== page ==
GUSTS MOST DAMAGING
While the tornado in Auckland packed winds of more than 200kmh, some of the most damaging winds were the "striaght gusts" which came immediately before and after the mini twister, MetService said.
Meteorologist Dan Corbett said straight-line gusts of up to 110km were what caused considerable damage out at Whenuapai.
"The mini tornado obviously does some serious damage but they also have the potential to kick out some serious winds as they release."
He said a "cold upper pool" was hovering over parts of the North Island today giving moderate risk of thunderstorms particularly in the North Island, particularly from Waikato down.
"We can't rule out the risk of tornadoes in those areas," he said.
Wellington was also at risk of thunderstorms in the afternoon, although no tornado risk was presumed for the capital - just heavy hail.
The tornado inflicted at least $11 million of damage, civil defence says.
A North Shore Hospital spokeswoman said only one patient had been kept in overnight. The woman had suffered a fractured pelvis during the tornado.
She was in a comfortable condition.
Power supply company Vector says around 1300 homes lost their power in the storm, and a lightning strike in Piha, and by this morning 635 homes, mainly in the storm area, were still without electricity.
The company says they will not be restored until authorities check that the damaged homes remain safe.
LINE OF THUNDERSTORMS
Auckland and a swathe of the North Island which included Rotorua and Gisborne were hit yesterday afternoon by an intense line of thunderstorms and heavy rains.
Another tornado touched down near Rotorua without injuries.
The worst damage was inflicted near the Whenuapai air force base and on nearby Hobsonville, a former air force base now being transformed into a large housing estate.
Most of the damage was done to Defence Force housing.
Defence Force staff and civilians accommodated at Whenuapai Air Force base showed a variety of emotions, Group Captain Kevin McEvoy told Radio New Zealand.
"Obviously they are happy to at least be safe, but some of them have obviously lost their houses and belongings," he said.
The response to the tornado was a major coordinated activity, he said.
"New Zealand police have got the lead, but we've been supporting them throughout the night; St John, Civil Defence, Auckland City Council, Red Cross, and the list goes on."
DISASTER RESPONSE 'OUTSTANDING'
Auckland mayor Len Brown said the response to the disaster by authorities was outstanding.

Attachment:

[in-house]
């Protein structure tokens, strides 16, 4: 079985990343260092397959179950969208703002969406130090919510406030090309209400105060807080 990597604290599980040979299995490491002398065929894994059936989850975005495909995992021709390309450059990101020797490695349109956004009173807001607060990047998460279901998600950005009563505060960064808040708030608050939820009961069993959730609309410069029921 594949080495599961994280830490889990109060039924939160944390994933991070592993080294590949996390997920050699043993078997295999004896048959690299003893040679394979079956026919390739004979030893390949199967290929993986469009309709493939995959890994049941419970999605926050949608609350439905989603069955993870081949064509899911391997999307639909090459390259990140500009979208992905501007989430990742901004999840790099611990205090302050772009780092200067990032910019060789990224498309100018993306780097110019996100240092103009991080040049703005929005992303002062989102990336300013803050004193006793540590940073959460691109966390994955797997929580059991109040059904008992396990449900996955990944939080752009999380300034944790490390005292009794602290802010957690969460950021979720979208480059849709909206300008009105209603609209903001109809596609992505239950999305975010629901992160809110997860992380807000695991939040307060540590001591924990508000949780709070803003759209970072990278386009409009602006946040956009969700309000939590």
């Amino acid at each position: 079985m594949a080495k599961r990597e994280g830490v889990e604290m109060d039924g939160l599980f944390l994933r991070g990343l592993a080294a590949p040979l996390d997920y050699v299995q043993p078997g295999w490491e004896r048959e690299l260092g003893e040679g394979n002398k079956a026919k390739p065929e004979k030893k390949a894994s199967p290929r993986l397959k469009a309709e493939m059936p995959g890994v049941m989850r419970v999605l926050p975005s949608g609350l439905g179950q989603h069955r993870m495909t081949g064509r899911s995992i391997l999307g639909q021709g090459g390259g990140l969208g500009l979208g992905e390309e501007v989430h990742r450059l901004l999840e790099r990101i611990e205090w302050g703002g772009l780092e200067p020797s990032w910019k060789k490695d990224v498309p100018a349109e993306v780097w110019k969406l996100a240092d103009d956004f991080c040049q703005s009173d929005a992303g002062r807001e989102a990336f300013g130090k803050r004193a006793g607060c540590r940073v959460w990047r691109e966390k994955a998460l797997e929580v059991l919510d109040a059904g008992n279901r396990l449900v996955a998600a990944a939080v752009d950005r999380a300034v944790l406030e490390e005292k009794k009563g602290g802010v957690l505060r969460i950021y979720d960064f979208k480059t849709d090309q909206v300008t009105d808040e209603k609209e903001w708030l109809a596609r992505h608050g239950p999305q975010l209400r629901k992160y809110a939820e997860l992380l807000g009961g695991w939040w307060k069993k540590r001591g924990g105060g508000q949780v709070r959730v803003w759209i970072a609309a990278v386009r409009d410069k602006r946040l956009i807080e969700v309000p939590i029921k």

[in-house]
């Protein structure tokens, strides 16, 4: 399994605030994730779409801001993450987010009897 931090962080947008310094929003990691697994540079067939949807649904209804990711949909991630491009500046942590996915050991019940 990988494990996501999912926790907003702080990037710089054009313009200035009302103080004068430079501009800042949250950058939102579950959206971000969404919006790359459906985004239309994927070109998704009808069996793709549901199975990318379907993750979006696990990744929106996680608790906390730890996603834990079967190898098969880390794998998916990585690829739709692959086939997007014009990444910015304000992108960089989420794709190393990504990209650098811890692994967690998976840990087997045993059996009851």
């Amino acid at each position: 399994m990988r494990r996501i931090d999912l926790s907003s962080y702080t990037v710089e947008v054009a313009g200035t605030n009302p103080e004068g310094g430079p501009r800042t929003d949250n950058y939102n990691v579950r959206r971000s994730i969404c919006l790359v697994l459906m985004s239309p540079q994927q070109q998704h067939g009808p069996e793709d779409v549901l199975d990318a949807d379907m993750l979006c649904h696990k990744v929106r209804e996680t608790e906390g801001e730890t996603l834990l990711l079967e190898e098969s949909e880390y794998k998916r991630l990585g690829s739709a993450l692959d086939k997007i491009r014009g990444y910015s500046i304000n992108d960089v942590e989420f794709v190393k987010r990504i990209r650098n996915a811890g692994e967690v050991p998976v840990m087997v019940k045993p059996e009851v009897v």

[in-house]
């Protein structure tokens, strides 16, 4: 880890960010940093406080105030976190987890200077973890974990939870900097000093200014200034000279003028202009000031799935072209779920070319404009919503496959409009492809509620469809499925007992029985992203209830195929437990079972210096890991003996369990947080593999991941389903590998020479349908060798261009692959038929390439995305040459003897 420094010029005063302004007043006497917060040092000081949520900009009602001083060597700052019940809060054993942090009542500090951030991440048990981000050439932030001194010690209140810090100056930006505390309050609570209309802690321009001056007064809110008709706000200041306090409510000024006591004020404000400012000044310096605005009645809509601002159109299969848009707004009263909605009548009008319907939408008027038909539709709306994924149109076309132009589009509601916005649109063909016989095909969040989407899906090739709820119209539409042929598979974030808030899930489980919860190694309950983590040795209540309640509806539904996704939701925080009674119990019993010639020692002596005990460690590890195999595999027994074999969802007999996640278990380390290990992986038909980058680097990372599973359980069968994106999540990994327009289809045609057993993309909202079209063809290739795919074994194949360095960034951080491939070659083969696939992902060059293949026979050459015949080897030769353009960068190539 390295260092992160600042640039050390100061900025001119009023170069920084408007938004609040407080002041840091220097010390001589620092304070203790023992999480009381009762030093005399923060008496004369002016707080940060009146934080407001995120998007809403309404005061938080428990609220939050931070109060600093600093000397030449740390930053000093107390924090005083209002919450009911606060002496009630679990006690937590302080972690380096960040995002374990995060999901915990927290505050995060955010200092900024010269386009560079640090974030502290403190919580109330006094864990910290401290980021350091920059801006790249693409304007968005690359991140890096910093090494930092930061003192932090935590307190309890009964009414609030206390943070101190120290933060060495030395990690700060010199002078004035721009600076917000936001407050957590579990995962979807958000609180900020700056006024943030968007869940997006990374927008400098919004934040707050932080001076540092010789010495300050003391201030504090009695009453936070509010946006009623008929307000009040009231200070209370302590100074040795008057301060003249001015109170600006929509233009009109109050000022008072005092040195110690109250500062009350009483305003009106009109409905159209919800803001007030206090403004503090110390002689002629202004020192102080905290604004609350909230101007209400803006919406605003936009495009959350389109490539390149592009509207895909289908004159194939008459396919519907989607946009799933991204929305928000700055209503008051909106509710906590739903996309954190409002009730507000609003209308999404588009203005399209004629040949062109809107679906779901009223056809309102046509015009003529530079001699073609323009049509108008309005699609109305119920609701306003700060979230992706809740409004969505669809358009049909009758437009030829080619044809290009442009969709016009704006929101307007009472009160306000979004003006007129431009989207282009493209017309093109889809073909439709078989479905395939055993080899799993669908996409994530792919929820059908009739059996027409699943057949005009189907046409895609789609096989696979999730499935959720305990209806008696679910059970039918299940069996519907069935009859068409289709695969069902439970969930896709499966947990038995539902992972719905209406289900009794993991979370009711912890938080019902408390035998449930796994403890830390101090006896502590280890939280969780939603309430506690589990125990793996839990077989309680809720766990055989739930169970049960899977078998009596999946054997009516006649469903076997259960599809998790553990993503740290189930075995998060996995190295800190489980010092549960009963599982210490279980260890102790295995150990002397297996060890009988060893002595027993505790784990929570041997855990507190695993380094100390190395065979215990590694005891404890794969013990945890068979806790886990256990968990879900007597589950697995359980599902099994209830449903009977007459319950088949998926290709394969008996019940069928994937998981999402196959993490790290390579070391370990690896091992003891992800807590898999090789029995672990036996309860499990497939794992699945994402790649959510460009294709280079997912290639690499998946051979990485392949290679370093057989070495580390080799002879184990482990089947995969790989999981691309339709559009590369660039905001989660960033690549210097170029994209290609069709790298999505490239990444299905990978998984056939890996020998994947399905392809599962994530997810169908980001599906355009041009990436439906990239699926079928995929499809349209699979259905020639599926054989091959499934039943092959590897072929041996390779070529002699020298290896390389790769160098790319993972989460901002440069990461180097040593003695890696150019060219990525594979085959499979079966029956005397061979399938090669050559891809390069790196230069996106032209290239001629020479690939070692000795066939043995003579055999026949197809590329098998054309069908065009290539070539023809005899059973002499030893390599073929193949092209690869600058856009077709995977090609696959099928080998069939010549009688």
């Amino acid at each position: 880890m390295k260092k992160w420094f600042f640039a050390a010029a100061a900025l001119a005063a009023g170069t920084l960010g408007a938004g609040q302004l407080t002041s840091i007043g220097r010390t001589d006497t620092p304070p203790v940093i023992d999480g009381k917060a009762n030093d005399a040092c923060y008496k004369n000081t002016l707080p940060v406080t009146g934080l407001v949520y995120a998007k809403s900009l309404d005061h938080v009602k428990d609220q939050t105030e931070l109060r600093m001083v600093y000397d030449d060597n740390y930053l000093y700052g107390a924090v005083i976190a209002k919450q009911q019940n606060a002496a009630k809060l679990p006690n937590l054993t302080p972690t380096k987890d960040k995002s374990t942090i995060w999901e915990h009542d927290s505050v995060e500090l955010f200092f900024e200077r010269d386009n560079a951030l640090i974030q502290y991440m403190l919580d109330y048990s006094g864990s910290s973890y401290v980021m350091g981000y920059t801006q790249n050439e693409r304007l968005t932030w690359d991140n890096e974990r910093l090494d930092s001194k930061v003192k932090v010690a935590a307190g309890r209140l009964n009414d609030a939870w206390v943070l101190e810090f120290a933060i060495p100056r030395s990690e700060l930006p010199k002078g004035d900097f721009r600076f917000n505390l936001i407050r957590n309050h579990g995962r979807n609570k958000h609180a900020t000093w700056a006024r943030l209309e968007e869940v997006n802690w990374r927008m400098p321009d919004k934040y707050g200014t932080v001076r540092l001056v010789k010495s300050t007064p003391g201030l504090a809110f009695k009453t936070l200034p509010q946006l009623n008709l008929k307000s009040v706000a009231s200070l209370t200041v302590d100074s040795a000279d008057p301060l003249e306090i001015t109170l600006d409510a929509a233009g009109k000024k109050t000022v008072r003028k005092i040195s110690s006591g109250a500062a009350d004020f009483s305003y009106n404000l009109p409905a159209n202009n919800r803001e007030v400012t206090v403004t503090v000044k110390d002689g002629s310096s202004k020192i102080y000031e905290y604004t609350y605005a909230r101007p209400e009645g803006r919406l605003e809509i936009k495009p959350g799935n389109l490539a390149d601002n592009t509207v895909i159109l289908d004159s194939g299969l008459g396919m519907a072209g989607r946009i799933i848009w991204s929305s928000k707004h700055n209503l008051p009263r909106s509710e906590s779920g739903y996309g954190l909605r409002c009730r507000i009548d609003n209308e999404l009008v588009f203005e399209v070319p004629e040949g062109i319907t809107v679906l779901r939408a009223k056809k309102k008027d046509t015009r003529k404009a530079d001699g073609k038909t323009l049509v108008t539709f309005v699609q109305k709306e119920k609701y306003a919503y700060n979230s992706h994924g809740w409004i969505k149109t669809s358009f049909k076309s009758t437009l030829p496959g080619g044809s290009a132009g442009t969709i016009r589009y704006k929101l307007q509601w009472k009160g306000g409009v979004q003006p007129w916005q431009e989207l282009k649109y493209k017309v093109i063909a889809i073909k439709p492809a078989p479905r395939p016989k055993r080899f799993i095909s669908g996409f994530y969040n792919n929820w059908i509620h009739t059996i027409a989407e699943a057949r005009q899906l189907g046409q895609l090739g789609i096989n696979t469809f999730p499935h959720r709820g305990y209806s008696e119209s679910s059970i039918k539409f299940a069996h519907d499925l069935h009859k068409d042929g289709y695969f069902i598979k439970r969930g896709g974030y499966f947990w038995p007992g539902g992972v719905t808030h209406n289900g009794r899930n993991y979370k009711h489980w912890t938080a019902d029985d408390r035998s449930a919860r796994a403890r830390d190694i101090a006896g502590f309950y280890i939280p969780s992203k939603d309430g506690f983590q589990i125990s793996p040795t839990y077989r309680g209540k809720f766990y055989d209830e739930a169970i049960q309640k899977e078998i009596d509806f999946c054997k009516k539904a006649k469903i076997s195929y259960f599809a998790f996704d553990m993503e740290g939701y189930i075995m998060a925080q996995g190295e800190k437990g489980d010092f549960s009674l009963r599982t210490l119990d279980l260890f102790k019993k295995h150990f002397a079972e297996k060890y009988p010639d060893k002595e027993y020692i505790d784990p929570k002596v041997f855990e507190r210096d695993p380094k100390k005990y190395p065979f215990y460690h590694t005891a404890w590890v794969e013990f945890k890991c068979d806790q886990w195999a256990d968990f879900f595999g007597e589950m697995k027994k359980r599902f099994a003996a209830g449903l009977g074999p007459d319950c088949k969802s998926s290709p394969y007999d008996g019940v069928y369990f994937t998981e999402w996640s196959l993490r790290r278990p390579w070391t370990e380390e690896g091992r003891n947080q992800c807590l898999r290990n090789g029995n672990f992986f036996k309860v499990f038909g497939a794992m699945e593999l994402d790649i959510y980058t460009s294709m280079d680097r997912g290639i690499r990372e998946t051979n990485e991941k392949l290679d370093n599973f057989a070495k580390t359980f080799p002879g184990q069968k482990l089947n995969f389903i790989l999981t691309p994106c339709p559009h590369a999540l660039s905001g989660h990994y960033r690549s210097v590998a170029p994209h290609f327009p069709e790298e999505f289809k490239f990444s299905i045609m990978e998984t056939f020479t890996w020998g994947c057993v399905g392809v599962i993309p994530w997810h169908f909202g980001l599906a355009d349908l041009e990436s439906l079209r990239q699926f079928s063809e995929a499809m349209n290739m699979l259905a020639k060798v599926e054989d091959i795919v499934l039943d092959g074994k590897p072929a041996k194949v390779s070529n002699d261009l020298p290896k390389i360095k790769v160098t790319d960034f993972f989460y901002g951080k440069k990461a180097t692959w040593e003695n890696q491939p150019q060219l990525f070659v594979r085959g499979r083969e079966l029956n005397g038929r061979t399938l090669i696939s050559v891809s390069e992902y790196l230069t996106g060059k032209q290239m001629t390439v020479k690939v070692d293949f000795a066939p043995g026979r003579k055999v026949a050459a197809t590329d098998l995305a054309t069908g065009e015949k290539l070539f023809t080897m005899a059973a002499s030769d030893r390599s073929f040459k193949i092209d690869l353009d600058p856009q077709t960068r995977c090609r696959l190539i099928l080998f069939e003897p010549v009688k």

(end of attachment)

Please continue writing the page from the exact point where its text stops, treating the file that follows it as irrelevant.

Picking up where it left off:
"We have learnt a lot from Christchurch," he told Radio New Zealand.
The response had huge pace and momentum.
"The community would have felt absolutely embraced and supported," Brown said.
He appealed for people to stay away from the area today unless they could help, and he asked that the families of the dead be respected.
"I am very focussed on the families, there have been three bereavements and three men did not come home last night."
Brown said the residents had been hugely traumatised.
The storm had gone through the area several times: "It had gone around it like the tub of the washing machine."
Brown said he would spend the day talking to residents in the area.
VICTIM 'LIFE OF THE CONSTRUCTION SITE'
The fatalities happened at the site where a new school is being built.
Contractors were working on the new high school when 15-metre high concrete tilt-slab walls were picked up by the storm and slammed into sheltering workers.
"There was about two or three of them that tipped over and a couple landed on the truck and one landed half on the ground and half on the truck,'' plumber Sam Nuthall said.
"That was the one that landed on top of the two guys.''
The three men killed were in the truck or beside it.
One of the men killed had been ''the life of the construction site'' he said.
He said he had a bit of a laugh with the man, he named as Tom [Stowers].
Nuthall said he'd been nagging Tom to move a support brace so that he could move his digger and they ''had a bit of a chuckle about that''.
Rescuers needed a large crane to remove the concrete and it wasn't until early last night that the bodies were recovered.
The tornado inflicted damage along around a kilometre of Wallingford Way - named after Sidney Wallingford, one of the founding pilots of the air force - where 220 homes were declared uninhabitable.